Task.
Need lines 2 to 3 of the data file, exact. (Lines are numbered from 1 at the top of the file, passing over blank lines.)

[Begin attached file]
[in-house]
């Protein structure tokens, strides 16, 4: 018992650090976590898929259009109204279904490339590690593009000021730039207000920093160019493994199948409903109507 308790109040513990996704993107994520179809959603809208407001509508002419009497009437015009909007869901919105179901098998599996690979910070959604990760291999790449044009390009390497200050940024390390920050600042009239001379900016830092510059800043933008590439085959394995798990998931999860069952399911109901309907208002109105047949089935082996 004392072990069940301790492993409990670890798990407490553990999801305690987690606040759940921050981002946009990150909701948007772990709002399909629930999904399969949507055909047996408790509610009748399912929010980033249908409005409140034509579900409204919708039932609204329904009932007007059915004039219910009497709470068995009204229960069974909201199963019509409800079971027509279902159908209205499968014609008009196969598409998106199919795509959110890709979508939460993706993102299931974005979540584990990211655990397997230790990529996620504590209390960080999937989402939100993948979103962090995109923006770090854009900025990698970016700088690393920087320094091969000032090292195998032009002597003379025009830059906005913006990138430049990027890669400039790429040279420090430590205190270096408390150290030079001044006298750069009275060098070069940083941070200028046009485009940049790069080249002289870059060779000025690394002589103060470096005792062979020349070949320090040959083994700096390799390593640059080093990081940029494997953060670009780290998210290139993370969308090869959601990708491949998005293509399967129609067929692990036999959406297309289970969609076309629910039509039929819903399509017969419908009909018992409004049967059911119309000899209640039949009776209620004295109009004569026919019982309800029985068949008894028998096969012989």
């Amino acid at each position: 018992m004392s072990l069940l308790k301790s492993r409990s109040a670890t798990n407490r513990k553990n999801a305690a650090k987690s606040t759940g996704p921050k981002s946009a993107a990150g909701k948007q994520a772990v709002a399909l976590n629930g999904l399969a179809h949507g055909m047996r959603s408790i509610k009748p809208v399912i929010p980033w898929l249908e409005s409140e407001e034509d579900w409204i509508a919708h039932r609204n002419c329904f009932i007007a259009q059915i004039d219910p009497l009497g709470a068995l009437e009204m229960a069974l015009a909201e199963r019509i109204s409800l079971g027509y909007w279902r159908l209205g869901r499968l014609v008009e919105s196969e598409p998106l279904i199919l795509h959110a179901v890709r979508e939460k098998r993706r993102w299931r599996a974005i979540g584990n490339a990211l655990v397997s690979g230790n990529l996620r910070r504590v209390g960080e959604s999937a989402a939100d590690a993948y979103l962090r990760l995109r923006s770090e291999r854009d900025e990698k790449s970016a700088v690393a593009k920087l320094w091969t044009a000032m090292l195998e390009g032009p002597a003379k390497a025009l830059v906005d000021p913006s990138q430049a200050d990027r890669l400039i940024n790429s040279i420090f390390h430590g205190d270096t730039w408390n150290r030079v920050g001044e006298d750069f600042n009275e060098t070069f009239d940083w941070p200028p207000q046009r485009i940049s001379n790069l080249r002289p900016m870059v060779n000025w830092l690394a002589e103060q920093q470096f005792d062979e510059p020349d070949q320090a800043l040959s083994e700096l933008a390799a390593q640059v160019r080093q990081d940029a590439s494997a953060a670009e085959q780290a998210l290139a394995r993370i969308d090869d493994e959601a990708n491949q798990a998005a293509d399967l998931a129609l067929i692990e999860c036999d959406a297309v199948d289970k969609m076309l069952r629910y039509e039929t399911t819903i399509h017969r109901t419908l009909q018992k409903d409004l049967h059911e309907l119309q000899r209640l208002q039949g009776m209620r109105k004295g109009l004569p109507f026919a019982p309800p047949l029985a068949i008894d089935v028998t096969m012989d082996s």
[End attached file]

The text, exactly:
């Protein structure tokens, strides 16, 4: 018992650090976590898929259009109204279904490339590690593009000021730039207000920093160019493994199948409903109507 308790109040513990996704993107994520179809959603809208407001509508002419009497009437015009909007869901919105179901098998599996690979910070959604990760291999790449044009390009390497200050940024390390920050600042009239001379900016830092510059800043933008590439085959394995798990998931999860069952399911109901309907208002109105047949089935082996 004392072990069940301790492993409990670890798990407490553990999801305690987690606040759940921050981002946009990150909701948007772990709002399909629930999904399969949507055909047996408790509610009748399912929010980033249908409005409140034509579900409204919708039932609204329904009932007007059915004039219910009497709470068995009204229960069974909201199963019509409800079971027509279902159908209205499968014609008009196969598409998106199919795509959110890709979508939460993706993102299931974005979540584990990211655990397997230790990529996620504590209390960080999937989402939100993948979103962090995109923006770090854009900025990698970016700088690393920087320094091969000032090292195998032009002597003379025009830059906005913006990138430049990027890669400039790429040279420090430590205190270096408390150290030079001044006298750069009275060098070069940083941070200028046009485009940049790069080249002289870059060779000025690394002589103060470096005792062979020349070949320090040959083994700096390799390593640059080093990081940029494997953060670009780290998210290139993370969308090869959601990708491949998005293509399967129609067929692990036999959406297309289970969609076309629910039509039929819903399509017969419908009909018992409004049967059911119309000899209640039949009776209620004295109009004569026919019982309800029985068949008894028998096969012989």
């Amino acid at each position: 018992m004392s072990l069940l308790k301790s492993r409990s109040a670890t798990n407490r513990k553990n999801a305690a650090k987690s606040t759940g996704p921050k981002s946009a993107a990150g909701k948007q994520a772990v709002a399909l976590n629930g999904l399969a179809h949507g055909m047996r959603s408790i509610k009748p809208v399912i929010p980033w898929l249908e409005s409140e407001e034509d579900w409204i509508a919708h039932r609204n002419c329904f009932i007007a259009q059915i004039d219910p009497l009497g709470a068995l009437e009204m229960a069974l015009a909201e199963r019509i109204s409800l079971g027509y909007w279902r159908l209205g869901r499968l014609v008009e919105s196969e598409p998106l279904i199919l795509h959110a179901v890709r979508e939460k098998r993706r993102w299931r599996a974005i979540g584990n490339a990211l655990v397997s690979g230790n990529l996620r910070r504590v209390g960080e959604s999937a989402a939100d590690a993948y979103l962090r990760l995109r923006s770090e291999r854009d900025e990698k790449s970016a700088v690393a593009k920087l320094w091969t044009a000032m090292l195998e390009g032009p002597a003379k390497a025009l830059v906005d000021p913006s990138q430049a200050d990027r890669l400039i940024n790429s040279i420090f390390h430590g205190d270096t730039w408390n150290r030079v920050g001044e006298d750069f600042n009275e060098t070069f009239d940083w941070p200028p207000q046009r485009i940049s001379n790069l080249r002289p900016m870059v060779n000025w830092l690394a002589e103060q920093q470096f005792d062979e510059p020349d070949q320090a800043l040959s083994e700096l933008a390799a390593q640059v160019r080093q990081d940029a590439s494997a953060a670009e085959q780290a998210l290139a394995r993370i969308d090869d493994e959601a990708n491949q798990a998005a293509d399967l998931a129609l067929i692990e999860c036999d959406a297309v199948d289970k969609m076309l069952r629910y039509e039929t399911t819903i399509h017969r109901t419908l009909q018992k409903d409004l049967h059911e309907l119309q000899r209640l208002q039949g009776m209620r109105k004295g109009l004569p109507f026919a019982p309800p047949l029985a068949i008894d089935v028998t096969m012989d082996s």